PLM and Mechatronics

DN Staff

December 7, 2010

3 Min Read
PLM and Mechatronics

Mechatronicsis a design philosophy that emphasizes multidisciplinary, model-basedcommunication, collaboration and integration from the start. Sustainability hasfurther challenged mechatronics to transform itself into a closed-loop,cradle-to-cradle design approach. Product lifecycle management (PLM) is aprocess of managing the entire engineering lifecycle of a product, along withthe software tools to synchronize information. Just as in mechatronics, thislifecycle is now viewed as one that stretches from conception, through designand manufacture, to service, disposal and recycling. Just as a key element inmechatronics is human-centered design, PLM is becoming more human-centered, inaddition to being information-centered.

Recently, I was invited to talk aboutMechatronics and Innovation at the Product Lifecycle Management 2010 Conferencein Detroit. PLM is certainly not new, having been introduced 25 years ago, butit was my first real exposure to the world of PLM and major companies from manyindustries were there. With the need to manage increasingly complex designs,along with the imperatives for energy-efficient, sustainable andenvironmentally responsible design, PLM is clearly a subject of great interestworldwide.

So how are Mechatronics and PLM related?Does PLM take over when the Mechatronics effort ends or are they becomingintegrated so that both are enhanced? a euro STo better understand
the world of PLM today and in the future, I spent considerable time with JohnBayless, the director of strategy and program management for Mercury Marine andthe practice director for Mercury Marine PLM Services, a product lifecyclemanagement consulting business within Mercury Marine. Bayless is an Annapolisgraduate who served as a U.S. Navy fighter pilot. He holds an MBA from theUniversity of Michigan's Ross School of Business.

In Bayless' view, the link between amechatronics approach and PLM is the need for collaboration during the productdevelopment process. A mechatronics approach calls for a cross-functional teamto come together in a way that encourages specialists to make mutual designadjustments such that the final design is optimized. Execution of amechatronics approach creates a need for PLM.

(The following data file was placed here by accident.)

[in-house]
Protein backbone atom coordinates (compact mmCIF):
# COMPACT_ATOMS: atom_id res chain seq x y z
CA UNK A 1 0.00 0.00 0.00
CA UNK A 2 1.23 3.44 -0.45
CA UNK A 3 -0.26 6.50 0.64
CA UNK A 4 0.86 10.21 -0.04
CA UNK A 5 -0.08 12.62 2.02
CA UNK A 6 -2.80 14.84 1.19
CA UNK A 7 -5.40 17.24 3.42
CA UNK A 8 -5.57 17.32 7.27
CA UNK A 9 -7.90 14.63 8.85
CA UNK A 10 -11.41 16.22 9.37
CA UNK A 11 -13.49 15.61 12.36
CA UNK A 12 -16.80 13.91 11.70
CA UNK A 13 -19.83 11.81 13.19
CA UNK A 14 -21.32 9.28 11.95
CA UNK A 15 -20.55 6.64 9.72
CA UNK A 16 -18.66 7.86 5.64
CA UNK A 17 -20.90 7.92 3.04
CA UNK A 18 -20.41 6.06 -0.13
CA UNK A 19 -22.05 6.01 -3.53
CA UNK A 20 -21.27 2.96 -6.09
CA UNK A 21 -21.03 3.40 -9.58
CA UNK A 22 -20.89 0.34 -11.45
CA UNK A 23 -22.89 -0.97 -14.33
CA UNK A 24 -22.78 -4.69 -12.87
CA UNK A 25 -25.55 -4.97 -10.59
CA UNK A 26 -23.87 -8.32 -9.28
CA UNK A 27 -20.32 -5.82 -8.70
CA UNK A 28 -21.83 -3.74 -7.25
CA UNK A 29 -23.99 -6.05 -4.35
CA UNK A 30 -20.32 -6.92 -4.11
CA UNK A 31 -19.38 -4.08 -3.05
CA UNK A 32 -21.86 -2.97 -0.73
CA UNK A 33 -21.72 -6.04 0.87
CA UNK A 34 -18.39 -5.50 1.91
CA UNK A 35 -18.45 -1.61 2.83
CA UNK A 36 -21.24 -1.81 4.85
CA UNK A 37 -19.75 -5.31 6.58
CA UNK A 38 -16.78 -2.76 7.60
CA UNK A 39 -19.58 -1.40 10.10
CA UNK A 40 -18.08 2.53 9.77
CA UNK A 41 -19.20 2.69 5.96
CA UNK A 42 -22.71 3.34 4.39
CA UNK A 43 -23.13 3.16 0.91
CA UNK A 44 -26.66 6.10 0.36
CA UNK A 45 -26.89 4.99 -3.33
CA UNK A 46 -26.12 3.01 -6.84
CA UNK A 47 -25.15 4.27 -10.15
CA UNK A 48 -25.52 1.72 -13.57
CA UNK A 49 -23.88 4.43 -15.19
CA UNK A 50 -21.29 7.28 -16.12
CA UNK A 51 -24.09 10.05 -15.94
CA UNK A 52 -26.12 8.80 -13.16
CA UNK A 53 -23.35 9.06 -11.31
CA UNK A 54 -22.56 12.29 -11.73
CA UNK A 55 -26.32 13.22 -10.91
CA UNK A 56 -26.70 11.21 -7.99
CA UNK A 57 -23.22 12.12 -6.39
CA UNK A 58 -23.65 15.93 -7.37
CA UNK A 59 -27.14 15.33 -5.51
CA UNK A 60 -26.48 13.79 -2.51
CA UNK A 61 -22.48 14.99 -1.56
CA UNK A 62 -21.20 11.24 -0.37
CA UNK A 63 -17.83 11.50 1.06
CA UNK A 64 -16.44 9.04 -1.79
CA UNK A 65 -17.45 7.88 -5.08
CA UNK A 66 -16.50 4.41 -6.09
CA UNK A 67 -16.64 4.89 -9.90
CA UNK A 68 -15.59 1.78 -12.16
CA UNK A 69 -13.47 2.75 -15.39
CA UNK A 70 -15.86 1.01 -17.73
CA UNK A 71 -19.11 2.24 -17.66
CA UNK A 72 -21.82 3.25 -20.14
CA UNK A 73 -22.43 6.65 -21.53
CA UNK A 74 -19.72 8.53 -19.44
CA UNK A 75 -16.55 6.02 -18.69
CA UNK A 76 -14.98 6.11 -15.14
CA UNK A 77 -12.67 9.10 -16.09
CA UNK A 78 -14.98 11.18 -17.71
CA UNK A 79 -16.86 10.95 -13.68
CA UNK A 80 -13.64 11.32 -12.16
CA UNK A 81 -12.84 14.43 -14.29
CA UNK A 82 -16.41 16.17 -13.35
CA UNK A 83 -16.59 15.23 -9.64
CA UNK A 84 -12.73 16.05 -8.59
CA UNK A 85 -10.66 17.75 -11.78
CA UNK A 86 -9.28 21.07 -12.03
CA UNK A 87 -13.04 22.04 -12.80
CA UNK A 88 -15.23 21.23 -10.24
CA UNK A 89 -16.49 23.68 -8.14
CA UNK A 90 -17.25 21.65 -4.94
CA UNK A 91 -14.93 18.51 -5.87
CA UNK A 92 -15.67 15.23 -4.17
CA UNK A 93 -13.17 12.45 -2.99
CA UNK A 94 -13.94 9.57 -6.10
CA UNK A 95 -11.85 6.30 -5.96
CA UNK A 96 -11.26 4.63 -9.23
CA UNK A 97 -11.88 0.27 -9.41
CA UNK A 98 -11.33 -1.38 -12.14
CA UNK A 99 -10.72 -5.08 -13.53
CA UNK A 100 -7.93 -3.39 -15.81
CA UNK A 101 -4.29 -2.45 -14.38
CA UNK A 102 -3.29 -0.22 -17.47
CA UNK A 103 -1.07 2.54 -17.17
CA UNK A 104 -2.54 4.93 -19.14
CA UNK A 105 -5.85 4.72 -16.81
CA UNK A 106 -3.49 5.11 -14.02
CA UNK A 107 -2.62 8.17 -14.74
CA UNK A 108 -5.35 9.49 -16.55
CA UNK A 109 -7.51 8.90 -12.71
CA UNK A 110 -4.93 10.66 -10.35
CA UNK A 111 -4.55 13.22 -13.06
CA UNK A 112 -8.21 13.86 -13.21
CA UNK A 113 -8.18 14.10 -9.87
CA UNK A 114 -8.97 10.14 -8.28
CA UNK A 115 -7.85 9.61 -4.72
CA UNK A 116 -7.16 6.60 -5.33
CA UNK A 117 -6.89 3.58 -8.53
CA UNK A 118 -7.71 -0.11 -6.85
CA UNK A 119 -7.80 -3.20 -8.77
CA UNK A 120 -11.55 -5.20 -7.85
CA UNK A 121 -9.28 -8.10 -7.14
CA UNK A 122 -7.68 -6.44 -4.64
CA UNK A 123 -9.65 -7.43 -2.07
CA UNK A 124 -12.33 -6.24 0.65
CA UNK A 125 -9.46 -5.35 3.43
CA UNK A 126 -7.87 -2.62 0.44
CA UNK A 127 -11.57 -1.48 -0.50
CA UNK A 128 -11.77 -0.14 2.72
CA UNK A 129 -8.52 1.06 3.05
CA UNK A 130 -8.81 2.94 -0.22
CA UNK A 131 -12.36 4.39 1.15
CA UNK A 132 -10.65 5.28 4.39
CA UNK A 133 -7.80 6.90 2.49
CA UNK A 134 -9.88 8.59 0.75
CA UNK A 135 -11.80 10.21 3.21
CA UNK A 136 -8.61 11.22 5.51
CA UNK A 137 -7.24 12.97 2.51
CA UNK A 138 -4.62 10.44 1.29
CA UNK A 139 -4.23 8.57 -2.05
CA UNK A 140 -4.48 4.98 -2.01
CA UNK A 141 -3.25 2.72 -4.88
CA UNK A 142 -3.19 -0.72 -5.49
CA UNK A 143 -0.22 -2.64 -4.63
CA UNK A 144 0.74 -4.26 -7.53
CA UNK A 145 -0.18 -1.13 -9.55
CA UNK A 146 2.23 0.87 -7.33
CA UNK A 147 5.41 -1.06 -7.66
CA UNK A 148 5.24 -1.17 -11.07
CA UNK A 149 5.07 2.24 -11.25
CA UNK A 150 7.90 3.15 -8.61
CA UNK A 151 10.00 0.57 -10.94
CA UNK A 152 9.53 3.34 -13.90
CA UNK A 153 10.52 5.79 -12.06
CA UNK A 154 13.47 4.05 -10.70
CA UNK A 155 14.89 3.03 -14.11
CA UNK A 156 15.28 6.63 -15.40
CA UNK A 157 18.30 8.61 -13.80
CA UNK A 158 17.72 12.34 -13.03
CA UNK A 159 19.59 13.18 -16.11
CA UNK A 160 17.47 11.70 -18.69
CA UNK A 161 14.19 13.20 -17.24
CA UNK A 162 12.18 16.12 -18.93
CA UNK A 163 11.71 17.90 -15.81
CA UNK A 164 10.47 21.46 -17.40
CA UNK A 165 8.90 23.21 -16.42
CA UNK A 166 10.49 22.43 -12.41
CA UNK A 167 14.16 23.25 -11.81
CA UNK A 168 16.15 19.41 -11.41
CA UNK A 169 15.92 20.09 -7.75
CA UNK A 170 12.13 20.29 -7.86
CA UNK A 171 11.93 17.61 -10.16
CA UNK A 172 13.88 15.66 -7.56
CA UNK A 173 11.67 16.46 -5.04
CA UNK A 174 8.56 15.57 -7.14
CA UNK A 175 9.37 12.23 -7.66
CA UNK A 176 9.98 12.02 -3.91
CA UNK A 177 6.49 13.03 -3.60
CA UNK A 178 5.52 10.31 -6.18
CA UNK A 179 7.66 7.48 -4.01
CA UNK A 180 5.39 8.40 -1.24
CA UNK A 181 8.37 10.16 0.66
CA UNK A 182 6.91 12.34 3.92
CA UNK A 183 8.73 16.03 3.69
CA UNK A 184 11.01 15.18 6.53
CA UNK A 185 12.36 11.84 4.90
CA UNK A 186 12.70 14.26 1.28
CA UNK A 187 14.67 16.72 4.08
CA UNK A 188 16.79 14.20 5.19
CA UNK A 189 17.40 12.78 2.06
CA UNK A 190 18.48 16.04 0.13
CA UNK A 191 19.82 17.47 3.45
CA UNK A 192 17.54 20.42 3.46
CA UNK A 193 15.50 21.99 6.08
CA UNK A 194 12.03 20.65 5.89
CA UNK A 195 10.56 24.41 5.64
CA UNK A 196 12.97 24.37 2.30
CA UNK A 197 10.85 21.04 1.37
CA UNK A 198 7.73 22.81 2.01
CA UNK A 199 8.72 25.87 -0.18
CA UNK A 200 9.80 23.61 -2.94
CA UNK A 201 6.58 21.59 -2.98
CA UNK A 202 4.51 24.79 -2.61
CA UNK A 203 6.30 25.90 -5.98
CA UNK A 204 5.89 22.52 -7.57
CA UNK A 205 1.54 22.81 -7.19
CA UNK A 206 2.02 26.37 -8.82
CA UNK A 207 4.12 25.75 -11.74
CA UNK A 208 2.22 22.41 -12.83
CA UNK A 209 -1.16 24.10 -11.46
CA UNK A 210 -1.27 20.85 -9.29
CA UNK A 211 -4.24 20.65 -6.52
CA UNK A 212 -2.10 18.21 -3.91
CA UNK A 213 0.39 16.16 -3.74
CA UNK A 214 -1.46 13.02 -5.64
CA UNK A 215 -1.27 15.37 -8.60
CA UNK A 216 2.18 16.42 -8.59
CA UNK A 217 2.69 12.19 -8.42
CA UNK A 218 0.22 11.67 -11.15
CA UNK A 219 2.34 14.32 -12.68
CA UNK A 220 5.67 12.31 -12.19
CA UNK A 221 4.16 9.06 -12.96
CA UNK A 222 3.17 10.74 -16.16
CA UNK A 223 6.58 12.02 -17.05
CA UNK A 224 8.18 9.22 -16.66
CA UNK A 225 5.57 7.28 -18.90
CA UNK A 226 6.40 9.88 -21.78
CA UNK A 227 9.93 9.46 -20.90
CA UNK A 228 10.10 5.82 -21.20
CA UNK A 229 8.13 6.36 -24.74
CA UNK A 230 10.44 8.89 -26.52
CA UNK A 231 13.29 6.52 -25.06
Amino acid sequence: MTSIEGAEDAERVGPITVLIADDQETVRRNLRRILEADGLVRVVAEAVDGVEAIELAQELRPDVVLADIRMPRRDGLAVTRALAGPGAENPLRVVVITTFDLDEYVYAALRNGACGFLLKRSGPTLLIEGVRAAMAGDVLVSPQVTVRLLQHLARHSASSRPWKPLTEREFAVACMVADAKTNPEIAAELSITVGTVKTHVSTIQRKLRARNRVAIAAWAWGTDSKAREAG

Part of the mechatronics need for PLM stems from the difficultyspecialists, often in disparate locations, have coming together with the latestdesign information early and often enough to collaborate. A PLM system makescollaboration easier by connecting engineers and cross-functional team members(such as manufacturing, procurement, marketing, etc.) almost in real time. Forexample, by creating one database which serves as the "single source of truth,"PLM reduces re-work caused by confusion over erstwhile data from multipledatabases. When used to the fullest, PLM saves time - time put to better usecreating innovations for new products.

From my discussion with Bayless, I learnedthe scope of PLM implementation varies by company. For example, some MercuryPLM Services clients are considering their first investment in PLM and arelooking for reliable information. Other clients use PLM only to store CAD databut are interested in deploying the tools in more value-added ways across theenterprise. Mercury PLM Services provides best practices which bring PLM benefitsto the full organization, not just one discipline, which makes it ideal formechatronics.

Communication, collaboration andintegration are the key attributes of the mechatronic design process that leadto innovation. PLM - managing all the information from the start of the designprocess to the eventual disassembling and recycling of the product - canfacilitate that process. But the mechatronic design process must first bedefined for the organization and widely embraced. Ownership of the process, notjust a consensus, by each individual is essential to reap the full benefits ofPLM.

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